US Executive Order on Climate-Related Financial-Risk Reporting

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On Thursday, May 20, President Biden signed a sweeping Executive Order stating:

“It is therefore the policy of my Administration to advance consistent, clear, intelligible, comparable, and accurate disclosure of climate-related financial risk, including both physical and transition risks; act to mitigate that risk and its drivers; … and achieve our target of a net-zero emissions economy by no later than 2050.”

The Executive Order extends and accelerates recent efforts by US regulators to require that companies take greater account of climate-related risks in their business activities, and requires that the Federal Government should start accounting for climate-related risks in its own activities as well. 

The Gro Climate Risk Navigator was developed specifically to measure the impact of and manage the risk from climate change for every physical asset around the world.

For example, the Gro Climate Risk Navigator for the US Postal Service, which analyzes the data for 33,000 post office locations across the country, shows that climate change stands to cause the USPS to approximately double the annual carbon footprint of an average location by 2050 and increase it by approximately over 6.5 times by 2100 compared with today’s levels if there is no concerted global action.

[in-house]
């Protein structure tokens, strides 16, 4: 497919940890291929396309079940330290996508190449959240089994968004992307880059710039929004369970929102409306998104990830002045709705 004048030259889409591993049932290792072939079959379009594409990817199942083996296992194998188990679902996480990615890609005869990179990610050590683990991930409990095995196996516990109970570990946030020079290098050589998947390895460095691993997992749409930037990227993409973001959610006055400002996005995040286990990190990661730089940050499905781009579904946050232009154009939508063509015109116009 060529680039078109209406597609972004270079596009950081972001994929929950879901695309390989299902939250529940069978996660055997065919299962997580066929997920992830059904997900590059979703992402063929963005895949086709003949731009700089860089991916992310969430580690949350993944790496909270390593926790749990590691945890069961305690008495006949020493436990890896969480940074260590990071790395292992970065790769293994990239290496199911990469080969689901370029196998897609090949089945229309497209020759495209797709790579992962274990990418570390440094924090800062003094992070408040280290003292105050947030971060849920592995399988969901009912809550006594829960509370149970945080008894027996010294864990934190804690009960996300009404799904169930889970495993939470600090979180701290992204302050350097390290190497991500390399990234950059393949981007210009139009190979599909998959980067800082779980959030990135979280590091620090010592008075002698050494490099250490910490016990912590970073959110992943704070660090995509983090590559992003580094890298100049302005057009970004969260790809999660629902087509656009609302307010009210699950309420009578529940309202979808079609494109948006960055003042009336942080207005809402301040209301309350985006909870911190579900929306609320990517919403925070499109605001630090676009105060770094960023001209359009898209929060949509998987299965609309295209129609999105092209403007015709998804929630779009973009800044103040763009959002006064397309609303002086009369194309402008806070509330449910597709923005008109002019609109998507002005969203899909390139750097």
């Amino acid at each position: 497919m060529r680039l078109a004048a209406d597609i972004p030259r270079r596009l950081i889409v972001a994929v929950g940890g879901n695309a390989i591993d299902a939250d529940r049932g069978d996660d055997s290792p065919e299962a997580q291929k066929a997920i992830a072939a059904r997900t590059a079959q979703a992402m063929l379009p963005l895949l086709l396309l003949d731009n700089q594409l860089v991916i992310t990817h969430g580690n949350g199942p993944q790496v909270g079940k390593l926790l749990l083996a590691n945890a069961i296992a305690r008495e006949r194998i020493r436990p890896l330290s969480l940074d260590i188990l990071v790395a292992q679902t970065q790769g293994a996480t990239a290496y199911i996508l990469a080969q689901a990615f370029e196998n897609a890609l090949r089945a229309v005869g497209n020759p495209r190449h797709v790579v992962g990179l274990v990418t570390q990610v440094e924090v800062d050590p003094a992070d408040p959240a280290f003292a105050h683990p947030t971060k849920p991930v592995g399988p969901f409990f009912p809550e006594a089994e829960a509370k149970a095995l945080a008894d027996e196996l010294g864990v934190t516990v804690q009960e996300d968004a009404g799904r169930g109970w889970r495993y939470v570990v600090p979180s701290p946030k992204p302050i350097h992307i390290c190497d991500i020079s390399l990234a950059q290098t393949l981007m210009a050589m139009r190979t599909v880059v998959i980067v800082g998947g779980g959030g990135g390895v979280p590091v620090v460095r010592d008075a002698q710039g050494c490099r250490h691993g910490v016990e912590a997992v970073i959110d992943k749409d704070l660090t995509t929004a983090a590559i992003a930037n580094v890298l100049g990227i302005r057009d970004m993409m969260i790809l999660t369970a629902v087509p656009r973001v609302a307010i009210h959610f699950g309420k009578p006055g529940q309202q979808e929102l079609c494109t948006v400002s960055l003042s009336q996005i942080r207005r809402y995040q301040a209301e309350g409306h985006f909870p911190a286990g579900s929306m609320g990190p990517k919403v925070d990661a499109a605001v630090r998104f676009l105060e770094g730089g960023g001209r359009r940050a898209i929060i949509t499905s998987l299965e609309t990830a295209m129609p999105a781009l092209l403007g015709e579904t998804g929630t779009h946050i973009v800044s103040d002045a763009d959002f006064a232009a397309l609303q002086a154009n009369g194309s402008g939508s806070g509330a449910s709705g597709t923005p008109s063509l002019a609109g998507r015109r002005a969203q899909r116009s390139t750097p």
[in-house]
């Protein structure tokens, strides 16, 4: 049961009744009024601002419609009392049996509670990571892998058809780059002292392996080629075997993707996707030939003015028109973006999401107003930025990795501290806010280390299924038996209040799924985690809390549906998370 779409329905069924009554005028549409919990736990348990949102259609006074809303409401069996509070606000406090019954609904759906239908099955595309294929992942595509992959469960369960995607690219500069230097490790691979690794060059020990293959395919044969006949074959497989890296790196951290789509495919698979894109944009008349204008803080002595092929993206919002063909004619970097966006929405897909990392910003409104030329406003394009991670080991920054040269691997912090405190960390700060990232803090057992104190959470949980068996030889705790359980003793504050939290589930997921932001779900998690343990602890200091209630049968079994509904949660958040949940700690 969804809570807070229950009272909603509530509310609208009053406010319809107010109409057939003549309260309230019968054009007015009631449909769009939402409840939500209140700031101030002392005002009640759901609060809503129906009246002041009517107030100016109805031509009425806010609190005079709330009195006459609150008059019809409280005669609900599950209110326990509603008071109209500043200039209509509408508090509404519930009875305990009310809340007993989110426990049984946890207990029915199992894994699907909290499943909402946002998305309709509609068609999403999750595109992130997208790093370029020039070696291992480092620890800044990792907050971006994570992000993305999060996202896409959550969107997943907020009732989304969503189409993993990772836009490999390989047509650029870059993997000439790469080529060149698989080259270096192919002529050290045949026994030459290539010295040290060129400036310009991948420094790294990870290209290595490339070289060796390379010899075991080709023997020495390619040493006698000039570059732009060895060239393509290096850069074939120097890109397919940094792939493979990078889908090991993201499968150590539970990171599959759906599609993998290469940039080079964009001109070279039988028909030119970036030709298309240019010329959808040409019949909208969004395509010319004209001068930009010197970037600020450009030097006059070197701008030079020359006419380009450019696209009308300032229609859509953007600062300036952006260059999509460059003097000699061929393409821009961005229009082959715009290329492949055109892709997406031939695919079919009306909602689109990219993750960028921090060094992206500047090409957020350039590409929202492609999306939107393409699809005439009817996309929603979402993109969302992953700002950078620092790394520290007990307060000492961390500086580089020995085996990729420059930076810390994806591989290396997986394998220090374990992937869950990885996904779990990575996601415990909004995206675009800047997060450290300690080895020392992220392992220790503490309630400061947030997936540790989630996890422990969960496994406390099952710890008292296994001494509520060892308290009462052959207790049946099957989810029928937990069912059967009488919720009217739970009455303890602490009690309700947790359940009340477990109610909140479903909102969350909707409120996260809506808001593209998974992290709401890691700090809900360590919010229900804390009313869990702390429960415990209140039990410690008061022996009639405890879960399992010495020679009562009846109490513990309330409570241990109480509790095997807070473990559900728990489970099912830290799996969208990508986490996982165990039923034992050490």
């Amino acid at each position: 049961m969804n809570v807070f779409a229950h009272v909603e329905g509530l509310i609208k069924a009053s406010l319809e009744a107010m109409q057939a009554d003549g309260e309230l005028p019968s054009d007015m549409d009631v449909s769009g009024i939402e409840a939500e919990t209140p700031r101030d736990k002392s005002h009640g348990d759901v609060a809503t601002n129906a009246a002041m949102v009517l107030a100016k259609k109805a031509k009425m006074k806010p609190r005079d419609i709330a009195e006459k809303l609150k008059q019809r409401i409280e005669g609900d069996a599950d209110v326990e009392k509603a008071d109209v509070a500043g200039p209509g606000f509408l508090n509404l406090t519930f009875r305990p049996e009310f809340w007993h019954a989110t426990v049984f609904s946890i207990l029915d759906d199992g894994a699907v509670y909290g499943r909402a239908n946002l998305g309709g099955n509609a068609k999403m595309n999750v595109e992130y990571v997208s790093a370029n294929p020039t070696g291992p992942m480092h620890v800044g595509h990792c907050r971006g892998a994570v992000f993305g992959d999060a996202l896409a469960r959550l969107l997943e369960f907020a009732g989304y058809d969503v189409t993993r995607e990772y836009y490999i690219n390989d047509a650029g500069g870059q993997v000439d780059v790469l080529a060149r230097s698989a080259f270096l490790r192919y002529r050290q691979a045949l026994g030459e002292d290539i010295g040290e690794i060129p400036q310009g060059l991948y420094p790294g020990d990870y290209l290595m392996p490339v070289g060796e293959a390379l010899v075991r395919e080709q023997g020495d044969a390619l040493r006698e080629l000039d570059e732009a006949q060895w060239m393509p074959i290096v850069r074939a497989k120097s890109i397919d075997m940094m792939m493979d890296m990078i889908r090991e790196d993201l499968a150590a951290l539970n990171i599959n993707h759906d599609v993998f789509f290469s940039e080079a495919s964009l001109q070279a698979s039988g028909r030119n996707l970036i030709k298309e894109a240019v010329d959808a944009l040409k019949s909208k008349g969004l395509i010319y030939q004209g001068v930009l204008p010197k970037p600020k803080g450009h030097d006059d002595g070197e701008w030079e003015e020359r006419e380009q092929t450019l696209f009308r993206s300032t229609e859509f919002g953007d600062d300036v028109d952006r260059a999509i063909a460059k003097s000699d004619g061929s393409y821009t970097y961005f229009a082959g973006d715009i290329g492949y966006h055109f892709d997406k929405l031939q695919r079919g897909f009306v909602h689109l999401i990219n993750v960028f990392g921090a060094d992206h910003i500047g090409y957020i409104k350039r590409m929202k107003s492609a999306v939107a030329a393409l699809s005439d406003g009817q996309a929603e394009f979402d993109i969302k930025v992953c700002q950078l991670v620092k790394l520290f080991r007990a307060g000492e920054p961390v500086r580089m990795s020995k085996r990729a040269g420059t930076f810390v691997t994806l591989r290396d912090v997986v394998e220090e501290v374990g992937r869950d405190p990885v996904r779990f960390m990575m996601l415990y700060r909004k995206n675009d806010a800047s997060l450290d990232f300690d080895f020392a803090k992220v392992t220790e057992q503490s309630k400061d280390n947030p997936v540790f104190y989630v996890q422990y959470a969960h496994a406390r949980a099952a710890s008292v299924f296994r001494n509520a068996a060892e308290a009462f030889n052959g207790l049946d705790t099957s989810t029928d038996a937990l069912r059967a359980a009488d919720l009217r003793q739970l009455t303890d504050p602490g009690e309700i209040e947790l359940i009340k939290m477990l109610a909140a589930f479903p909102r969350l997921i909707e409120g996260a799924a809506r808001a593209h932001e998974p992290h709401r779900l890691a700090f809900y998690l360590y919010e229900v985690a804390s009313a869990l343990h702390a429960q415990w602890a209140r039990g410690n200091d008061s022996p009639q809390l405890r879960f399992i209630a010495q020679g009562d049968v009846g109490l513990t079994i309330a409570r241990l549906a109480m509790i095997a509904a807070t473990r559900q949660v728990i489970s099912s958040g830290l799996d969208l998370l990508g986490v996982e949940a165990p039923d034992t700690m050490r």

This will be both costly to the US Government from a financial perspective and costly to our environment, but the cost and impact will vary widely by location.

The Gro Climate Risk Navigator for USPS also shows that in 2050, cooling the average post office in Hawaii and Florida will generate twice as much additional carbon emissions as cooling a post office in Indiana or South Carolina; four times as much additional CO₂ as cooling the average post office in Colorado; and over 10 times as much as an average post office in Montana. 

This suggests that improving energy efficiency in post offices in Hawaii and Florida is a higher priority than in other states. 

This type of prioritization is also important because there is a high level of variability of outcomes within a state. For example, the average post office in Brooks County, Texas, will generate 3.5 times as much additional CO₂ as in Lynn County, Texas. 

In addition to managing physical risk to Federal assets and programs, the Executive Order extends this posture to the management of Federal suppliers, investments, and lending activity, effectively mandating that the largest lender in America will be assessing climate risk across its portfolio going forward. 

Responsible and effective fiscal management will require not just aggregate data, but precise, location-specific data as well. 

The scale of the challenge facing the Federal Government in following through on this policy should not be understated, and neither should the opportunity to both measure and manage both the carbon footprint and the physical climate risk of the US Government. 

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